MOOSE JAW, Sask. – Every Canadian women’s curling championship features a handful of notable curlers making their first appearance under the big lights at the Scotties Tournament of Hearts.

This year is no different.

Three quarters of Team Alberta, led by 28-year-old skip Laura Walker, are Scotties rookies while the entire British Columbia foursome, captained by 24-year-old Corynn Brown, is getting their first taste of the national championship. Emma Logan, 22, is a Scotties first timer as well, playing with her aunt Mary-Anne Arsenault on Team Nova Scotia.

On the other end of the spectrum is 56-year-old Jo-Ann Rizzo, one of the oldest Tournament of Hearts rookies in the history of the bonspiel. The Brantford, Ont., resident is playing fourth for Kerry Galusha’s Northwest Territories rink as the team’s lone out-of-territory curler.

Despite never playing at nationals, curling fans have probably heard the name Rizzo a few times before. Rizzo most notably played for Sherry Middaugh in Ontario for many years and competed in 13 Ontario Scotties and four Canada Cups. The peak of her career came in 2013 when she and Middaugh were a win away from representing Canada at the 2014 Olympics before losing to Team Jennifer Jones in final.

She most recently won back-to-back Ontario senior championships in 2016 and 2017 as a skip.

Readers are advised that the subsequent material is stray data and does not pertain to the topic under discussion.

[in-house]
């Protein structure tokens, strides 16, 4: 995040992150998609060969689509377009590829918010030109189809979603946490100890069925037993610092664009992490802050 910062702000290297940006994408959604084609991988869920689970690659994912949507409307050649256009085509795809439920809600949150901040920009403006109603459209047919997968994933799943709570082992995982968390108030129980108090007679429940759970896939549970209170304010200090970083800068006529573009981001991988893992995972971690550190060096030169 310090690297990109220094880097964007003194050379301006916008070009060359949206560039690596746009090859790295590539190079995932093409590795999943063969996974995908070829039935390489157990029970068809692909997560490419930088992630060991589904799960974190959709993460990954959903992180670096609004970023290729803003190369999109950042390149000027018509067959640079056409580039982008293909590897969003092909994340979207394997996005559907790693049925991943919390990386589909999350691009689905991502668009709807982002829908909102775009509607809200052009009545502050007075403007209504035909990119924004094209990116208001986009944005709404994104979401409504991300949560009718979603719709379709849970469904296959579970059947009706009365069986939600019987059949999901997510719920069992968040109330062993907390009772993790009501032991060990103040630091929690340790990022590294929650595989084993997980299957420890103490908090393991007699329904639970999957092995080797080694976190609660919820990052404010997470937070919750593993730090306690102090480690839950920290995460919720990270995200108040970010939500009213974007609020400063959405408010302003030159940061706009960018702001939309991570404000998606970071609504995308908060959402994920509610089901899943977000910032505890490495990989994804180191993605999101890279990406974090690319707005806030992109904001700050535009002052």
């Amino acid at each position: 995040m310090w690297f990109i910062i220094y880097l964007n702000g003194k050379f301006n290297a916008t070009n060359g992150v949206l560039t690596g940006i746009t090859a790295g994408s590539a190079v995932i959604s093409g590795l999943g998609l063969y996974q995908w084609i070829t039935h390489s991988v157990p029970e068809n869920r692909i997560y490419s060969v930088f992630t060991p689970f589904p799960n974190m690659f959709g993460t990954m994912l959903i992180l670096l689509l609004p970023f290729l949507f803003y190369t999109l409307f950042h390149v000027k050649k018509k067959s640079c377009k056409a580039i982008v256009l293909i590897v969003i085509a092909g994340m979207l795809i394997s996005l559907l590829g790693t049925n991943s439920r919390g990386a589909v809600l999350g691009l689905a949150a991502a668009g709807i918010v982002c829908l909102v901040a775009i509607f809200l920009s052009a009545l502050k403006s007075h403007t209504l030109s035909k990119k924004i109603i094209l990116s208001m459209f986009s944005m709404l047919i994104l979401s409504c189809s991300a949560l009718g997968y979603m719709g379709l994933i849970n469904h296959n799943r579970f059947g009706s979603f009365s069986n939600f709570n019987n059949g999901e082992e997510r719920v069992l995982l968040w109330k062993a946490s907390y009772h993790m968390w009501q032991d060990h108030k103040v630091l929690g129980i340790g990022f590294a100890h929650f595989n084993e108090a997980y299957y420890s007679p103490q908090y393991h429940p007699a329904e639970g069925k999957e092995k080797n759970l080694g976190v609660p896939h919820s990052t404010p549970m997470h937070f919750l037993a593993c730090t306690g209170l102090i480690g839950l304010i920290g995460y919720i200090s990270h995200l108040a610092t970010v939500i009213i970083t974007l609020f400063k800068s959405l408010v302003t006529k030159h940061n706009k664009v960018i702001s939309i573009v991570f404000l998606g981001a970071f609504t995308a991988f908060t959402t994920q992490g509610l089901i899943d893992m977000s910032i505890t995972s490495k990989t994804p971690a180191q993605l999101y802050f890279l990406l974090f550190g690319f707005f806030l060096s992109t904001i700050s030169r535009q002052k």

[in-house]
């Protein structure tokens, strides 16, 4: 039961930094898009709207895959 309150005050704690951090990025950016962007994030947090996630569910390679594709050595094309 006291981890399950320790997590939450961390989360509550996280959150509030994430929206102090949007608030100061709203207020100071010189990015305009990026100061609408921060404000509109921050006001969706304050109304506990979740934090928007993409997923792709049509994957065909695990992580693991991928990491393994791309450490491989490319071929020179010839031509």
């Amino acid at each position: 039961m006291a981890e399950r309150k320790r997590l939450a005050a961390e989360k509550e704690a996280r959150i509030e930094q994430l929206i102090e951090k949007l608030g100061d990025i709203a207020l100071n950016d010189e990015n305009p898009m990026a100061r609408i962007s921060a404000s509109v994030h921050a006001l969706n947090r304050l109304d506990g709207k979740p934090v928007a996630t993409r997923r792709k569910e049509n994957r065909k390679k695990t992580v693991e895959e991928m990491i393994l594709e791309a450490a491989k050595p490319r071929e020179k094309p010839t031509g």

After parting ways with Middaugh in 2018, Rizzo thought her chances of competing at the Tournament of Hearts may have been over. This was until she got the idea to reach out to Team Galusha in the spring following the departure of their second Brittany Tran.

“If this didn’t pan out when I reached out to Kerry, then I think that would probably be it for me,” Rizzo told

She didn’t have to worry very long as Galusha quickly welcomed Rizzo to the fold with open arms. The path to the Scotties through any of the territories is much clearer than Ontario. Galusha ran the table in playdowns to punch an incredible 17th ticket to the Scotties and the very first for Rizzo.

“It’s a dream come true, obviously,” said Rizzo. “I strived for it and I didn’t give up and thank God for the girls from the North that were willing to take me on the team. It has been a great experience so far.”

To make things even more special, Rizzo is throwing last rocks as the fourth, with Galusha playing with a gluteal muscle injury suffered in November while playing at the Canadian mixed curling championship.

Rizzo and company picked up their first two wins of the Scotties on Tuesday, evening their record at 2-2 and staying alive for championship pool contention in Pool B. Rizzo shot 91 per cent in their morning win against Nunavut and 82 per cent against Yukon in the afternoon.

“It feels amazing. It feels amazing to be here,” said Rizzo.

Rizzo, who was born in Zweibrucken, Germany, says despite this being her first Scotties, she has plenty of prime-time curler experience to get things done on the ice.

“Not only experience, but that I’m not a deer in the headlights out here,” she said. “I actually played in the Canada Cup here and the whole arena environment. They didn’t have to coach me along the way…you know the nervous rookie – even though in the first game I was nervous anyway. I think it helps.”

Rizzo says the team’s goal is make the championship pool after Team Galusha came up a win short last year in Sydney, N.S.

“We had some bumps along the way and so I think we’re finally getting in our groove and figuring everything out,” said Rizzo.

The Northwest Territories are back on the ice Tuesday morning against British Columbia.